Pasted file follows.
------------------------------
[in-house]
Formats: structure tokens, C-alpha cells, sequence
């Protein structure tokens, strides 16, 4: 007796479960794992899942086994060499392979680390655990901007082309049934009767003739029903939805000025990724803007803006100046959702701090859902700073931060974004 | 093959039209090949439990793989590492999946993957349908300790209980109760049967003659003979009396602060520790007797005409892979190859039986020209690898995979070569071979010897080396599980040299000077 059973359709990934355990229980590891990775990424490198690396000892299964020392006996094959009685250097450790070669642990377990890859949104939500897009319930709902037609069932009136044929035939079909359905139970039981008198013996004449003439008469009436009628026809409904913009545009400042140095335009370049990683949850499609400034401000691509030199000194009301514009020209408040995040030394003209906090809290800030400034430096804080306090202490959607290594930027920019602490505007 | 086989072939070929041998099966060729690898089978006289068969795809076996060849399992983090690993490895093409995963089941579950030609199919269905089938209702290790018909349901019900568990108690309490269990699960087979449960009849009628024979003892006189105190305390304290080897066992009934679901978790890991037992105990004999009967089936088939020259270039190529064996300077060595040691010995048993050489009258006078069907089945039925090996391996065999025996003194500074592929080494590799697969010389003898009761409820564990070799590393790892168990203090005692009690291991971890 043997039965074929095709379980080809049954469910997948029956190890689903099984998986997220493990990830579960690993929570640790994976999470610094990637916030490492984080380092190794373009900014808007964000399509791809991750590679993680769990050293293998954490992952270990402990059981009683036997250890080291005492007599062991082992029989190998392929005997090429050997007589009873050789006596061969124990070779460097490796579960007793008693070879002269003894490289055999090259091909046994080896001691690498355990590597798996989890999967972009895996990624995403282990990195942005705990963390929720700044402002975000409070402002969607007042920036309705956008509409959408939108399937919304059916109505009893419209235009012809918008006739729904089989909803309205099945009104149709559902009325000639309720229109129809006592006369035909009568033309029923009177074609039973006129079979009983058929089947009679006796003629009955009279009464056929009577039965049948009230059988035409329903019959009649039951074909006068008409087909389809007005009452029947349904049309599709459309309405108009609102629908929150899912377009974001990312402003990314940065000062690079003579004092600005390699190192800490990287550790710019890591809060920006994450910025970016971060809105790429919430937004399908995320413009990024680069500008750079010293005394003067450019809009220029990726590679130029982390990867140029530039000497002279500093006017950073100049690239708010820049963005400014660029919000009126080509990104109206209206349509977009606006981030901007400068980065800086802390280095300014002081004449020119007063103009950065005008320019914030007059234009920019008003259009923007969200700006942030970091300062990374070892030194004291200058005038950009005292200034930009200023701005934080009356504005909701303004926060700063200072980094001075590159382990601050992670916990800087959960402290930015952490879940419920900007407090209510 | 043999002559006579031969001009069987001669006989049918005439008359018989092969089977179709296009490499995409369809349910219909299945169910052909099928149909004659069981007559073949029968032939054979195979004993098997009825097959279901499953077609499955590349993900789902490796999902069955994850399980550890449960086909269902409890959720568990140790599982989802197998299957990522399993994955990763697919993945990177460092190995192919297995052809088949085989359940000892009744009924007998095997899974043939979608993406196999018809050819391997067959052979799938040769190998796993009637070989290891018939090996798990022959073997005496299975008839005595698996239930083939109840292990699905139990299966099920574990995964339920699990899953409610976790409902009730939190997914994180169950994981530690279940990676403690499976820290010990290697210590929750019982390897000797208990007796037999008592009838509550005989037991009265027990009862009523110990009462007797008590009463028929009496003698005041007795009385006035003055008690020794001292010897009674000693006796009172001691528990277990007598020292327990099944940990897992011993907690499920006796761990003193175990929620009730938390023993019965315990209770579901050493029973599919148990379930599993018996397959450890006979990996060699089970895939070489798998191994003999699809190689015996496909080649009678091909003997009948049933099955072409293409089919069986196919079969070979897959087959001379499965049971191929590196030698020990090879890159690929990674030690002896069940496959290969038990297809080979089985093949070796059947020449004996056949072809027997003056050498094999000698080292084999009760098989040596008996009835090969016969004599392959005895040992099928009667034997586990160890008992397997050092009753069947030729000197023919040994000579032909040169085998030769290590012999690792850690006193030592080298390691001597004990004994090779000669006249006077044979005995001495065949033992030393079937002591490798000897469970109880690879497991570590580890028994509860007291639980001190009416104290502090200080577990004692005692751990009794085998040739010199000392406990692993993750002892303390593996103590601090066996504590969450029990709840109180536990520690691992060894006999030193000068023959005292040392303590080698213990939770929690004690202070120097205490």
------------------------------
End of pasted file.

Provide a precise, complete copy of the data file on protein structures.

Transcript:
[in-house]
Formats: structure tokens, C-alpha cells, sequence
């Protein structure tokens, strides 16, 4: 007796479960794992899942086994060499392979680390655990901007082309049934009767003739029903939805000025990724803007803006100046959702701090859902700073931060974004 | 093959039209090949439990793989590492999946993957349908300790209980109760049967003659003979009396602060520790007797005409892979190859039986020209690898995979070569071979010897080396599980040299000077 059973359709990934355990229980590891990775990424490198690396000892299964020392006996094959009685250097450790070669642990377990890859949104939500897009319930709902037609069932009136044929035939079909359905139970039981008198013996004449003439008469009436009628026809409904913009545009400042140095335009370049990683949850499609400034401000691509030199000194009301514009020209408040995040030394003209906090809290800030400034430096804080306090202490959607290594930027920019602490505007 | 086989072939070929041998099966060729690898089978006289068969795809076996060849399992983090690993490895093409995963089941579950030609199919269905089938209702290790018909349901019900568990108690309490269990699960087979449960009849009628024979003892006189105190305390304290080897066992009934679901978790890991037992105990004999009967089936088939020259270039190529064996300077060595040691010995048993050489009258006078069907089945039925090996391996065999025996003194500074592929080494590799697969010389003898009761409820564990070799590393790892168990203090005692009690291991971890 043997039965074929095709379980080809049954469910997948029956190890689903099984998986997220493990990830579960690993929570640790994976999470610094990637916030490492984080380092190794373009900014808007964000399509791809991750590679993680769990050293293998954490992952270990402990059981009683036997250890080291005492007599062991082992029989190998392929005997090429050997007589009873050789006596061969124990070779460097490796579960007793008693070879002269003894490289055999090259091909046994080896001691690498355990590597798996989890999967972009895996990624995403282990990195942005705990963390929720700044402002975000409070402002969607007042920036309705956008509409959408939108399937919304059916109505009893419209235009012809918008006739729904089989909803309205099945009104149709559902009325000639309720229109129809006592006369035909009568033309029923009177074609039973006129079979009983058929089947009679006796003629009955009279009464056929009577039965049948009230059988035409329903019959009649039951074909006068008409087909389809007005009452029947349904049309599709459309309405108009609102629908929150899912377009974001990312402003990314940065000062690079003579004092600005390699190192800490990287550790710019890591809060920006994450910025970016971060809105790429919430937004399908995320413009990024680069500008750079010293005394003067450019809009220029990726590679130029982390990867140029530039000497002279500093006017950073100049690239708010820049963005400014660029919000009126080509990104109206209206349509977009606006981030901007400068980065800086802390280095300014002081004449020119007063103009950065005008320019914030007059234009920019008003259009923007969200700006942030970091300062990374070892030194004291200058005038950009005292200034930009200023701005934080009356504005909701303004926060700063200072980094001075590159382990601050992670916990800087959960402290930015952490879940419920900007407090209510 | 043999002559006579031969001009069987001669006989049918005439008359018989092969089977179709296009490499995409369809349910219909299945169910052909099928149909004659069981007559073949029968032939054979195979004993098997009825097959279901499953077609499955590349993900789902490796999902069955994850399980550890449960086909269902409890959720568990140790599982989802197998299957990522399993994955990763697919993945990177460092190995192919297995052809088949085989359940000892009744009924007998095997899974043939979608993406196999018809050819391997067959052979799938040769190998796993009637070989290891018939090996798990022959073997005496299975008839005595698996239930083939109840292990699905139990299966099920574990995964339920699990899953409610976790409902009730939190997914994180169950994981530690279940990676403690499976820290010990290697210590929750019982390897000797208990007796037999008592009838509550005989037991009265027990009862009523110990009462007797008590009463028929009496003698005041007795009385006035003055008690020794001292010897009674000693006796009172001691528990277990007598020292327990099944940990897992011993907690499920006796761990003193175990929620009730938390023993019965315990209770579901050493029973599919148990379930599993018996397959450890006979990996060699089970895939070489798998191994003999699809190689015996496909080649009678091909003997009948049933099955072409293409089919069986196919079969070979897959087959001379499965049971191929590196030698020990090879890159690929990674030690002896069940496959290969038990297809080979089985093949070796059947020449004996056949072809027997003056050498094999000698080292084999009760098989040596008996009835090969016969004599392959005895040992099928009667034997586990160890008992397997050092009753069947030729000197023919040994000579032909040169085998030769290590012999690792850690006193030592080298390691001597004990004994090779000669006249006077044979005995001495065949033992030393079937002591490798000897469970109880690879497991570590580890028994509860007291639980001190009416104290502090200080577990004692005692751990009794085998040739010199000392406990692993993750002892303390593996103590601090066996504590969450029990709840109180536990520690691992060894006999030193000068023959005292040392303590080698213990939770929690004690202070120097205490």